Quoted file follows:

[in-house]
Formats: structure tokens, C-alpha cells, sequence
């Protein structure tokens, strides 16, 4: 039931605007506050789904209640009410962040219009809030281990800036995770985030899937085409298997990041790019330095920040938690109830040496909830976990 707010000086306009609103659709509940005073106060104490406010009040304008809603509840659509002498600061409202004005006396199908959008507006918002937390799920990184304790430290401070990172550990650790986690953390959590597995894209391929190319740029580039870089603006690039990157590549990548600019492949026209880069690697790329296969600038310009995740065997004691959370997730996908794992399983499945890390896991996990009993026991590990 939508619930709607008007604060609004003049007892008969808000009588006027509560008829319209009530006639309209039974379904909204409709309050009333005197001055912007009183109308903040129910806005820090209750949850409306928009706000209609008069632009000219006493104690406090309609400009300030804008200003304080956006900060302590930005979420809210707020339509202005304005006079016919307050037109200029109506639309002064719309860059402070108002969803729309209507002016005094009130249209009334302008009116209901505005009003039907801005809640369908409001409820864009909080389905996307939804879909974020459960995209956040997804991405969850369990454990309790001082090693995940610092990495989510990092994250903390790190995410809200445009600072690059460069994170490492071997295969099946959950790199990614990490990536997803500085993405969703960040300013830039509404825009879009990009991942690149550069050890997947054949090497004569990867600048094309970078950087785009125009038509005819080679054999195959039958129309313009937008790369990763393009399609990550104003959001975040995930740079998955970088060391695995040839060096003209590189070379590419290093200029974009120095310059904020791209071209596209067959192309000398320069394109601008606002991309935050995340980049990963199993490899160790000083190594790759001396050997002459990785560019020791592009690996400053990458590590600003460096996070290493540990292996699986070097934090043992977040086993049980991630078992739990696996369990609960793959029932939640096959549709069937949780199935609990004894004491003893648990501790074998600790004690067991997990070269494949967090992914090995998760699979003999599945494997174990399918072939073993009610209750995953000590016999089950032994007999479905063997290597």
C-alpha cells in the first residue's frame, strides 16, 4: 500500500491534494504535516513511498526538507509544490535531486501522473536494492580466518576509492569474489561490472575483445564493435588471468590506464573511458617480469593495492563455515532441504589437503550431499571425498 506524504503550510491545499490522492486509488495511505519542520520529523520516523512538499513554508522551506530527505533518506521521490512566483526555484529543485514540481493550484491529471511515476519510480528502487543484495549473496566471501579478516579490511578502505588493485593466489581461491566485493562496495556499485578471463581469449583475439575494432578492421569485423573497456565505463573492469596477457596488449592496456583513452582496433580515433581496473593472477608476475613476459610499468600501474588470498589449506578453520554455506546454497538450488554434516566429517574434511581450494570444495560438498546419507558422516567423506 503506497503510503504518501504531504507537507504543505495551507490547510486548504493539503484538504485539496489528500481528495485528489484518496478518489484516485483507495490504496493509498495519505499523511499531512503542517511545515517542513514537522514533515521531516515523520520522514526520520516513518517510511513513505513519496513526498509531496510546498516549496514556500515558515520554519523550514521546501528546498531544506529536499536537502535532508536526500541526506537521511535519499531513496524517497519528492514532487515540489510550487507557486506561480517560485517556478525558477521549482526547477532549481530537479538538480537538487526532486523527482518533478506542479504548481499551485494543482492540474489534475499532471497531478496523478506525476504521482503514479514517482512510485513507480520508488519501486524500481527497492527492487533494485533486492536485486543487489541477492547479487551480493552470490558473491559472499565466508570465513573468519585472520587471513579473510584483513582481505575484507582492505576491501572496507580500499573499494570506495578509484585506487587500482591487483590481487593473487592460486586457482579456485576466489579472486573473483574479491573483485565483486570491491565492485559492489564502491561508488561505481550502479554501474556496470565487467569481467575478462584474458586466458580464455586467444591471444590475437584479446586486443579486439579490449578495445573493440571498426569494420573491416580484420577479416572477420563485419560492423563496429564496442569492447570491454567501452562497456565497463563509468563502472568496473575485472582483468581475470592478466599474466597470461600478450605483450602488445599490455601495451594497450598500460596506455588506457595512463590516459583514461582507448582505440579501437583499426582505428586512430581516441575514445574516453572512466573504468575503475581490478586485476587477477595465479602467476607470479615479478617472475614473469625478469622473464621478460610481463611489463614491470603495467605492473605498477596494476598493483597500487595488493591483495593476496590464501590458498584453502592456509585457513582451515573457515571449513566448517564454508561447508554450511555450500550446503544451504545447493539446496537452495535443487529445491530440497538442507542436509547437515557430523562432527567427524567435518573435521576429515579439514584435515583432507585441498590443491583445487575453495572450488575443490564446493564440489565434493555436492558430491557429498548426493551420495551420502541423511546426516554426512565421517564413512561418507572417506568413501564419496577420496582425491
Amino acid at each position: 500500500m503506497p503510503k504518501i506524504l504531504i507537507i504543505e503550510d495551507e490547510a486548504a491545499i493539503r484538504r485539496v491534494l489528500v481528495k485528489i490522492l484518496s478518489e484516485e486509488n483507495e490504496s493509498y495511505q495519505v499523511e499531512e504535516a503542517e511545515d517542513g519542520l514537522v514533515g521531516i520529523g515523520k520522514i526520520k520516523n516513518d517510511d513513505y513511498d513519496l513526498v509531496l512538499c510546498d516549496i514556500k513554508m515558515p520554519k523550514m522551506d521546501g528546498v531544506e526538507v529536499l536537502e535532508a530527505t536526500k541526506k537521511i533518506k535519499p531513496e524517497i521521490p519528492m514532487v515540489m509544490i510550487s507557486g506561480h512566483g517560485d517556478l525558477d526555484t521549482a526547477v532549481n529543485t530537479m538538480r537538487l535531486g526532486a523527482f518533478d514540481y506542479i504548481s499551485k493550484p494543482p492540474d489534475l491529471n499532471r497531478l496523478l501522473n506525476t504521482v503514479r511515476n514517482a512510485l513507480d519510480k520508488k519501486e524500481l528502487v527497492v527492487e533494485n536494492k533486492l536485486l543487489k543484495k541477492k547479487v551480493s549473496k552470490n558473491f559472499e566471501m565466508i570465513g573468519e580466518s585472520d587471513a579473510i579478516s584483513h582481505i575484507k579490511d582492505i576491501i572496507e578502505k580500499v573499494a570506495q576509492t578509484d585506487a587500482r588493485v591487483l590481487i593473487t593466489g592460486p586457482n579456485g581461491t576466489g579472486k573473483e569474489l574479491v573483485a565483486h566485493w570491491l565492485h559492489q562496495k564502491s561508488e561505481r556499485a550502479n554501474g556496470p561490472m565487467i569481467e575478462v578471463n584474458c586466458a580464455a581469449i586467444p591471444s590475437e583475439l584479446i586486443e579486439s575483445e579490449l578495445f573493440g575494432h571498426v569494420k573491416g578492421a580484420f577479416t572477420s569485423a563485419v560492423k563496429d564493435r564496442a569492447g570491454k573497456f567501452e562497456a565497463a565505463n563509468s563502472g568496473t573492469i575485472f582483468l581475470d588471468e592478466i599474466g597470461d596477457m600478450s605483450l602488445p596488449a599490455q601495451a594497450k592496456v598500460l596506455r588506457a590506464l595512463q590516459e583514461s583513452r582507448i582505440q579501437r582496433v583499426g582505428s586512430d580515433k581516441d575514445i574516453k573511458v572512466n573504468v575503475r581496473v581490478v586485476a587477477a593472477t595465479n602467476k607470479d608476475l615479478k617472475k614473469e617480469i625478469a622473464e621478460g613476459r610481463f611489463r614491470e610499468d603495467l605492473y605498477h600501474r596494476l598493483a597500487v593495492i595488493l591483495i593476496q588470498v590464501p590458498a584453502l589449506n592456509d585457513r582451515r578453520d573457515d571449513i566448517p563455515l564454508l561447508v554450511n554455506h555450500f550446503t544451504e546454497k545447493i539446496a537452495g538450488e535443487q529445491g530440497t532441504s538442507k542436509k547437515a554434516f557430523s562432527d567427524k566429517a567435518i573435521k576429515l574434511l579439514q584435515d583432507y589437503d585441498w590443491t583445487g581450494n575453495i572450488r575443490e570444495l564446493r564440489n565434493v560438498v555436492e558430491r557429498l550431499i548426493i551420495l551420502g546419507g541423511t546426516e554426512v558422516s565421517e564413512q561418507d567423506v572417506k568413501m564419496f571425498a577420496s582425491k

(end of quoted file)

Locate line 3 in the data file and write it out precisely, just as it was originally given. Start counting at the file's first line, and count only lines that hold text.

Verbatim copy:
């Protein structure tokens, strides 16, 4: 039931605007506050789904209640009410962040219009809030281990800036995770985030899937085409298997990041790019330095920040938690109830040496909830976990 707010000086306009609103659709509940005073106060104490406010009040304008809603509840659509002498600061409202004005006396199908959008507006918002937390799920990184304790430290401070990172550990650790986690953390959590597995894209391929190319740029580039870089603006690039990157590549990548600019492949026209880069690697790329296969600038310009995740065997004691959370997730996908794992399983499945890390896991996990009993026991590990 939508619930709607008007604060609004003049007892008969808000009588006027509560008829319209009530006639309209039974379904909204409709309050009333005197001055912007009183109308903040129910806005820090209750949850409306928009706000209609008069632009000219006493104690406090309609400009300030804008200003304080956006900060302590930005979420809210707020339509202005304005006079016919307050037109200029109506639309002064719309860059402070108002969803729309209507002016005094009130249209009334302008009116209901505005009003039907801005809640369908409001409820864009909080389905996307939804879909974020459960995209956040997804991405969850369990454990309790001082090693995940610092990495989510990092994250903390790190995410809200445009600072690059460069994170490492071997295969099946959950790199990614990490990536997803500085993405969703960040300013830039509404825009879009990009991942690149550069050890997947054949090497004569990867600048094309970078950087785009125009038509005819080679054999195959039958129309313009937008790369990763393009399609990550104003959001975040995930740079998955970088060391695995040839060096003209590189070379590419290093200029974009120095310059904020791209071209596209067959192309000398320069394109601008606002991309935050995340980049990963199993490899160790000083190594790759001396050997002459990785560019020791592009690996400053990458590590600003460096996070290493540990292996699986070097934090043992977040086993049980991630078992739990696996369990609960793959029932939640096959549709069937949780199935609990004894004491003893648990501790074998600790004690067991997990070269494949967090992914090995998760699979003999599945494997174990399918072939073993009610209750995953000590016999089950032994007999479905063997290597």